Isaacson defended his view in a combative Fox News interview Thursday with Tucker Carlson, who has described antifa as a “political militia that is doing the bidding” of Democratic politicians like House Minority Leader Nancy Pelosi (Calif.) and California Gov. Jerry Brown. Here’s part of the exchange:
Isaacson: I believe that communities have the right to defend themselves against threats against to themselves, to the community.
Carlson: Against ideas you don’t like?
Isaacson: No, against people who have explicitly said that they want to eliminate those people from our society.
Carlson: But you’re conflating violence with ideas.
Isaacson: No, I’m not.
Carlson: If I have not raised my hand to strike you, you have no right to strike me.
Isaacson is not the only professor to get in trouble with the universities they work for over a controversial statement.
In June, Lisa Durden was fired from Essex County College in Newark after she gave a confrontational Fox News interview, which was also with Carlson.
“Boo hoo hoo, you white people are angry because you couldn’t use your white privilege card to get invited to the Black Lives Matter’s all-black Memorial Day Celebration,” Durden said.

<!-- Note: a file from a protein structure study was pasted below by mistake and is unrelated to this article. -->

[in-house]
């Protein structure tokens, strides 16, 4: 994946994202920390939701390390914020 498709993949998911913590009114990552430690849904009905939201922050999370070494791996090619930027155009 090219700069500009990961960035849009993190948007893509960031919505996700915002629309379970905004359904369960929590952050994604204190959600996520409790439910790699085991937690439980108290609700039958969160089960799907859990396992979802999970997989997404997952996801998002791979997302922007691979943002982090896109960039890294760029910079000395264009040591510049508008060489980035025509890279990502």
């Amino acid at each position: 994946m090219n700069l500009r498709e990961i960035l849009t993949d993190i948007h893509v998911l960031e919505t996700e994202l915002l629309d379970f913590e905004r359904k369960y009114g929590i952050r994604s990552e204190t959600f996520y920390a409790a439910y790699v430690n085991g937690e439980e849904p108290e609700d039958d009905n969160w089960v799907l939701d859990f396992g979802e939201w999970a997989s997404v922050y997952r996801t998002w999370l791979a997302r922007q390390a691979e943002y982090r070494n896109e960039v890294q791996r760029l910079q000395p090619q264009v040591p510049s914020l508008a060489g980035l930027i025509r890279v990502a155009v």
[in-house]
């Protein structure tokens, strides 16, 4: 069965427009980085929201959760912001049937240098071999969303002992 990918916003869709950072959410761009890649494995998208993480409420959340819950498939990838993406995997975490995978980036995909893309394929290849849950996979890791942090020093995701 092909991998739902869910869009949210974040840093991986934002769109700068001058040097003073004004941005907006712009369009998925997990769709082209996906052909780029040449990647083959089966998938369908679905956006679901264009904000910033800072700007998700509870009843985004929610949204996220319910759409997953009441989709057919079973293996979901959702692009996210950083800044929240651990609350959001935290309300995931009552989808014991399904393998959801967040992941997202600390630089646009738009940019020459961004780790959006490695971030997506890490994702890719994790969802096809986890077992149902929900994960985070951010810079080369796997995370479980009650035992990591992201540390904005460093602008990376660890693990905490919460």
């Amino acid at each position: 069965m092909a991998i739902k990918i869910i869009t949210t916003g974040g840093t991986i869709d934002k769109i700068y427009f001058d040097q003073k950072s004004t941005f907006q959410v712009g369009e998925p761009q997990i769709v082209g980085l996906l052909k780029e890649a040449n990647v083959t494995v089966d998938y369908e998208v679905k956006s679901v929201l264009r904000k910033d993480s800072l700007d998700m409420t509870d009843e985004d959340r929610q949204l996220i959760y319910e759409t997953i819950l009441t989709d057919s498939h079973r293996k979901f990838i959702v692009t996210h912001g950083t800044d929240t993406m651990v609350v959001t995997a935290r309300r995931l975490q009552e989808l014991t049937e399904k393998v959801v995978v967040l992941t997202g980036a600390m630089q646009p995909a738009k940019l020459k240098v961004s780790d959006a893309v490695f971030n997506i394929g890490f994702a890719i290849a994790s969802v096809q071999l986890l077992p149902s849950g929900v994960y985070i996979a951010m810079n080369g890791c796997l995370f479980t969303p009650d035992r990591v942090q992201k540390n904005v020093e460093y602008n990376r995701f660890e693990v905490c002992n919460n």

Another professor, Kathy Dettwyler, was fired the same month after she wrote on Facebook that Otto Warmbier, who was taken into custody in North Korea, then fell into a coma and died, was a “clueless white male” who “got exactly what he deserved.”
More recently, last month, Kenneth Storey was fired from the University of Tampa after he appeared to suggest in a series of tweets that Hurricane Harvey is karma for Texas for voting Republican.
The series of firings have drawn criticisms from the Foundation of Individual Rights in Education, which advocates for free-speech rights at American colleges and universities.
Ari Cohn, an attorney for the organization, said professors should be able to express diverse views and ideas in a public forum, as long as they’re not speaking on behalf of the academic institutions they work for. The firings, he said, could force faculty members to be silent for fear of offending people online and getting fired.
“Administrators, especially in recent months, have been capitulating to outrage mobs and firing professors left and right because they offended someone,” he said.
Michael E. Miller and Kyle Swenson contributed to this story.